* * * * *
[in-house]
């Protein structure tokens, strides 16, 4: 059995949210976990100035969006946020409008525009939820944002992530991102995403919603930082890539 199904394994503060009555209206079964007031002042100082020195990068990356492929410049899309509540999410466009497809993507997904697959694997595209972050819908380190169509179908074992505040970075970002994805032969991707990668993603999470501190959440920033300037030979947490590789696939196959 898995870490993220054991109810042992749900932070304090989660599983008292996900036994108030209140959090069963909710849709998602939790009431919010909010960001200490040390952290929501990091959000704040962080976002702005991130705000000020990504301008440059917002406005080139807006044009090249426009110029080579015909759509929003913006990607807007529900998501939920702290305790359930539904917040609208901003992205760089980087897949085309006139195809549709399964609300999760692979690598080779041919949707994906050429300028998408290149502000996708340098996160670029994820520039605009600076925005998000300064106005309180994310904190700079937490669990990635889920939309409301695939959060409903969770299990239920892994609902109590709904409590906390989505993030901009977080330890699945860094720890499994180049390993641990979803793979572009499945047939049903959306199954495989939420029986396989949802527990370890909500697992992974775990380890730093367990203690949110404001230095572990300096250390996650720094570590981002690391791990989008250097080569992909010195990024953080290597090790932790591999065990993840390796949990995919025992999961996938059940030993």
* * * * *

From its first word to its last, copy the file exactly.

[in-house]
């Protein structure tokens, strides 16, 4: 059995949210976990100035969006946020409008525009939820944002992530991102995403919603930082890539 199904394994503060009555209206079964007031002042100082020195990068990356492929410049899309509540999410466009497809993507997904697959694997595209972050819908380190169509179908074992505040970075970002994805032969991707990668993603999470501190959440920033300037030979947490590789696939196959 898995870490993220054991109810042992749900932070304090989660599983008292996900036994108030209140959090069963909710849709998602939790009431919010909010960001200490040390952290929501990091959000704040962080976002702005991130705000000020990504301008440059917002406005080139807006044009090249426009110029080579015909759509929003913006990607807007529900998501939920702290305790359930539904917040609208901003992205760089980087897949085309006139195809549709399964609300999760692979690598080779041919949707994906050429300028998408290149502000996708340098996160670029994820520039605009600076925005998000300064106005309180994310904190700079937490669990990635889920939309409301695939959060409903969770299990239920892994609902109590709904409590906390989505993030901009977080330890699945860094720890499994180049390993641990979803793979572009499945047939049903959306199954495989939420029986396989949802527990370890909500697992992974775990380890730093367990203690949110404001230095572990300096250390996650720094570590981002690391791990989008250097080569992909010195990024953080290597090790932790591999065990993840390796949990995919025992999961996938059940030993």